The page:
Village resident Liz Pickett, a mother of four with one child now entering the middle school, has brought her concerns to the Board of Education.
“That intersection is oddly configurated and is even difficult for adults to cross safely,” she said. “Yet we’re expecting our 10 and 11-year-old children, who may never have crossed Main Street before, to take that risk in order to get to school.”
Village Trustee Robert Feldman, also a resident of Manheim, said he was very sympathetic to the concerns of parents. “There was a crossing guard several years ago, and I really do not remember who was in charge of hiring or paying for them, but it was a part-time job that helped ensure our children crossed that intersection safely.”
According to Feldman, who crosses that intersection every day, “it’s incredibly dangerous, people blow right through the lights or crosswalks without concern … I think it would be great to have a crossing guard, who could also help to educate our children as to when and how to cross the street safely.”
Feldman did note that one positive thing about that particular intersection is that it was a “four-way stop when people are signaled to cross.” This is “unusual but was installed years ago when we had two deaf children on our road who walked to the middle school.”
In an effort to put a crossing guard into place before the first day of school, Superintendent Maria Rice wrote a letter to village Mayor Terry Dungan thanking him for his “recent communication” with the superintendent regarding the need for a crossing guard.
She then went on to write: “As you are aware, the traffic patterns at this intersection are of concern to the school district because they pose a safety hazard for our middle school children who must navigate this dangerous thoroughfare each day on their way to and from school.”
Rice said that it was her understanding that “historically the duties of a crossing guard at this location were assigned to the person who checks the parking meters,” and that this service, for unknown reasons, was “discontinued sometime in the recent past.”
She urged the mayor and Village Board to move swiftly in considering the district’s request as “remediation of this dangerous situation is crucial to the safety and well being of our children,” asking the Village Board to “do whatever is necessary to obtain the services of a crossing guard.” Ideally, the schools would like a guard present during the hours of 7:20 to 8 a.m. and then again from 2:30 to 3 p.m.
Feldman said that in his estimation “this is a very busy intersection and I understand the concerns raised by parents.” He also said that during the time he has served on the Village Board that he does not “recall the parking enforcement officer also working as a crossing guard.”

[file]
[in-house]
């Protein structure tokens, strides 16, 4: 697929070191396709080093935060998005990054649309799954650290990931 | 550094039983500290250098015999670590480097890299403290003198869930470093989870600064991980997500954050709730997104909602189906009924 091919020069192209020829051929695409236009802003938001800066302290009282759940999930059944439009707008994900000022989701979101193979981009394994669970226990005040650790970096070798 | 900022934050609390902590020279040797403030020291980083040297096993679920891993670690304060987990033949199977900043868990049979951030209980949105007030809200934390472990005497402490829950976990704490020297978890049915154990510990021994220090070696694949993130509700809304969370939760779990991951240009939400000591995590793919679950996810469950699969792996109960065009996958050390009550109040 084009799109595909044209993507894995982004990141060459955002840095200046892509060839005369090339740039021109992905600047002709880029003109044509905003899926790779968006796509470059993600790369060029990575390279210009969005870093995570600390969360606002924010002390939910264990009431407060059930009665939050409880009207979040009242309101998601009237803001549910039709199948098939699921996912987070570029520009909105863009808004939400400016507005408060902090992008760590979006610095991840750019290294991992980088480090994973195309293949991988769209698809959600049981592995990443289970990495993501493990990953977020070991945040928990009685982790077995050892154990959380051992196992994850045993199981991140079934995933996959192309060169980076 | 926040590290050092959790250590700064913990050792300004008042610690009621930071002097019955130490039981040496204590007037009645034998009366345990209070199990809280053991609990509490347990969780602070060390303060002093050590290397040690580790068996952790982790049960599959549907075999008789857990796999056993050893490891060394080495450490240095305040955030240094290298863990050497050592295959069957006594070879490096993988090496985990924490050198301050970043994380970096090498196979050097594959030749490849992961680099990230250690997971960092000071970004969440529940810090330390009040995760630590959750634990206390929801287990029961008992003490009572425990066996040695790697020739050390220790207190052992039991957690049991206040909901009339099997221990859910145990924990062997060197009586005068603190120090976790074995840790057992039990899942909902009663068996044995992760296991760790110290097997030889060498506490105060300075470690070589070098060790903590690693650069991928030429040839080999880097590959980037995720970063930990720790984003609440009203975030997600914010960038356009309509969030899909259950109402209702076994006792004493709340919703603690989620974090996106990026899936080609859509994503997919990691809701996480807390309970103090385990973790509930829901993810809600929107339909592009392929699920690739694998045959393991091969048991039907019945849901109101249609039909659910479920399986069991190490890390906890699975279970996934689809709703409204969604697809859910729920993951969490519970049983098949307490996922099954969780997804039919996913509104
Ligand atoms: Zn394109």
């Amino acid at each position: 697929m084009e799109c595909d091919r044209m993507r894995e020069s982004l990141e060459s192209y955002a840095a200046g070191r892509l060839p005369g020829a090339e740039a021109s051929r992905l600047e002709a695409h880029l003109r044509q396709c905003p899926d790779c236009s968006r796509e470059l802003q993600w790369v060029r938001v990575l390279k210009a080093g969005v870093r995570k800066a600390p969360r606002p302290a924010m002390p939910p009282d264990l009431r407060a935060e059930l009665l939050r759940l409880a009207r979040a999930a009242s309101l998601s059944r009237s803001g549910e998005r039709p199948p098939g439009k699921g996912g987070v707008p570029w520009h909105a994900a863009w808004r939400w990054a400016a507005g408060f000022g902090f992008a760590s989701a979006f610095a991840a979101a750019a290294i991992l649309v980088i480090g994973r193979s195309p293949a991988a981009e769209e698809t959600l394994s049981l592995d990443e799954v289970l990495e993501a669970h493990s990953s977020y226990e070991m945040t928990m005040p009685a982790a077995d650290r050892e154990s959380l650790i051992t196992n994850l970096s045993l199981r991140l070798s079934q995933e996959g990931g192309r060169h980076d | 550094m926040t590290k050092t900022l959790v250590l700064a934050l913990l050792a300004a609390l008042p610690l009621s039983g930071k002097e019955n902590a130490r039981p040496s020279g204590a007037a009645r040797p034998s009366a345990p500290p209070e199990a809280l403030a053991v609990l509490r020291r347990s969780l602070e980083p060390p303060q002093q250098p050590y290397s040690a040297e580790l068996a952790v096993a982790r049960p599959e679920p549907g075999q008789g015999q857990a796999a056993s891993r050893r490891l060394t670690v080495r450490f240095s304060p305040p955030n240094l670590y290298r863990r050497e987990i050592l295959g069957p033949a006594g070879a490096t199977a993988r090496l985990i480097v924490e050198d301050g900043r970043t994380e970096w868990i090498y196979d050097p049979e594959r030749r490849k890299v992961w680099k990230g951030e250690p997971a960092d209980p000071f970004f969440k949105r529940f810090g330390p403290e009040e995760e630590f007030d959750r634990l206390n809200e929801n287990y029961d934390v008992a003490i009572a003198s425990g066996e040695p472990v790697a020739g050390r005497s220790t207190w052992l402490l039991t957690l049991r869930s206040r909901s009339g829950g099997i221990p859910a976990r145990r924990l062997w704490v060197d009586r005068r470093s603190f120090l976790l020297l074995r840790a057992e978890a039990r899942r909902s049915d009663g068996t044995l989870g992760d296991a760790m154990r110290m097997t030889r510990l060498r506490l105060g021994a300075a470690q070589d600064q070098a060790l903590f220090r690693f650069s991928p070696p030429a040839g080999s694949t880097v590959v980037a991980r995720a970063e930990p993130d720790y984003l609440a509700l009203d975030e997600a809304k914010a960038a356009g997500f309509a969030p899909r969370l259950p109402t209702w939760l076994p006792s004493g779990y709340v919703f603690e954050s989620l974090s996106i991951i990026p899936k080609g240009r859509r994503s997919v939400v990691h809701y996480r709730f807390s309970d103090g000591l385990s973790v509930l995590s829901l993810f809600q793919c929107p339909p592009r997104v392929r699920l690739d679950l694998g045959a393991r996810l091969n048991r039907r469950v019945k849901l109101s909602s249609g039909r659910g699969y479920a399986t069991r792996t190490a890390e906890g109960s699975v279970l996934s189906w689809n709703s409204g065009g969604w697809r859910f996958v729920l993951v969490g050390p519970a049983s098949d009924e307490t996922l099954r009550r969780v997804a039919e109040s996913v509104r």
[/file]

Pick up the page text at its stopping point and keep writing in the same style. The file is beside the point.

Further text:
Feldman said that in his recollection, the crossing guard “was a part-time job and was not done by the parking enforcement officer to the best of my knowledge.”
That said, Feldman is glad the issue is on their upcoming agenda as he “supports the idea of a crossing guard, the question now is who does it and who pays for it? Both of which I don’t think are insurmountable questions to come to a conclusion on. It won’t be a lot of money, but it will cost money.”
“I don’t know who is ultimately responsible for hiring and paying for a crossing guard, but I do know that we pay a lot of money in taxes to the village and the school district,” said Pickett. “And I believe that if our children are being required to walk to school because they live within a certain distance, then at the very least, we should have a crossing guard to ensure their safety. Every other district does it. Where I grew up in New Jersey there were crossing guards at every intersection, not just the dangerous ones. And there have already been very bad accidents here.”
School Board President Don Kerr said that the school board “has never discussed this issue to my memory in the past seven years, since crossing guards were under the authority of New Paltz Police Department (NPPD) and Village of New Paltz. The last time there was a crossing guard was six years ago, during the one-year tenure of Interim Superintendent Ed Rhine. At that time, the crossing guard was managed by the NPPD as a public safety issue. I do not believe that the BOE was part of that discussion.”
Speaking on behalf of himself, Kerr said that he “personally strung yellow ropes from the corner of Main Street to the parking lot entrance on Manheim at the middle school site five years ago. The ropes cut down on jaywalking, but did become an eyesore.” And regardless of any improvements made to the intersection to make it safer, it’s not to the “point where risk is eliminated. It would still be good to have a guard there.”
The mayor said this issue was slated for their next meeting on Sept. 8, 7:30 p.m., at Village Hall.